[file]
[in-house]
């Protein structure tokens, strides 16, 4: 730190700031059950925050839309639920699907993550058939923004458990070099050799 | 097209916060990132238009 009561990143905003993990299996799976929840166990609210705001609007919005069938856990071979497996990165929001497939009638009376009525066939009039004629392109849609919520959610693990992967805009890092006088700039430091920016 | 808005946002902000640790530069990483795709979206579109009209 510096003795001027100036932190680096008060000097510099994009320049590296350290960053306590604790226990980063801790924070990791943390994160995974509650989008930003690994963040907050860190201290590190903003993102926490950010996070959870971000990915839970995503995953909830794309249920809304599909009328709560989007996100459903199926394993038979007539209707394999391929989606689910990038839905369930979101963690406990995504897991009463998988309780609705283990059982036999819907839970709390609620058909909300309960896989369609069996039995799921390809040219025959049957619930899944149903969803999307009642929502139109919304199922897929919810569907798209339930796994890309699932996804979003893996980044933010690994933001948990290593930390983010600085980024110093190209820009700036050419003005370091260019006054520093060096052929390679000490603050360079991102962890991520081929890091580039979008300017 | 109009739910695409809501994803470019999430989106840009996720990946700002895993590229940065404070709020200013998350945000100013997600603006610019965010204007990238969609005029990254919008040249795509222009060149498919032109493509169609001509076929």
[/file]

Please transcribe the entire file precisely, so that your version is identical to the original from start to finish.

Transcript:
[in-house]
């Protein structure tokens, strides 16, 4: 730190700031059950925050839309639920699907993550058939923004458990070099050799 | 097209916060990132238009 009561990143905003993990299996799976929840166990609210705001609007919005069938856990071979497996990165929001497939009638009376009525066939009039004629392109849609919520959610693990992967805009890092006088700039430091920016 | 808005946002902000640790530069990483795709979206579109009209 510096003795001027100036932190680096008060000097510099994009320049590296350290960053306590604790226990980063801790924070990791943390994160995974509650989008930003690994963040907050860190201290590190903003993102926490950010996070959870971000990915839970995503995953909830794309249920809304599909009328709560989007996100459903199926394993038979007539209707394999391929989606689910990038839905369930979101963690406990995504897991009463998988309780609705283990059982036999819907839970709390609620058909909300309960896989369609069996039995799921390809040219025959049957619930899944149903969803999307009642929502139109919304199922897929919810569907798209339930796994890309699932996804979003893996980044933010690994933001948990290593930390983010600085980024110093190209820009700036050419003005370091260019006054520093060096052929390679000490603050360079991102962890991520081929890091580039979008300017 | 109009739910695409809501994803470019999430989106840009996720990946700002895993590229940065404070709020200013998350945000100013997600603006610019965010204007990238969609005029990254919008040249795509222009060149498919032109493509169609001509076929």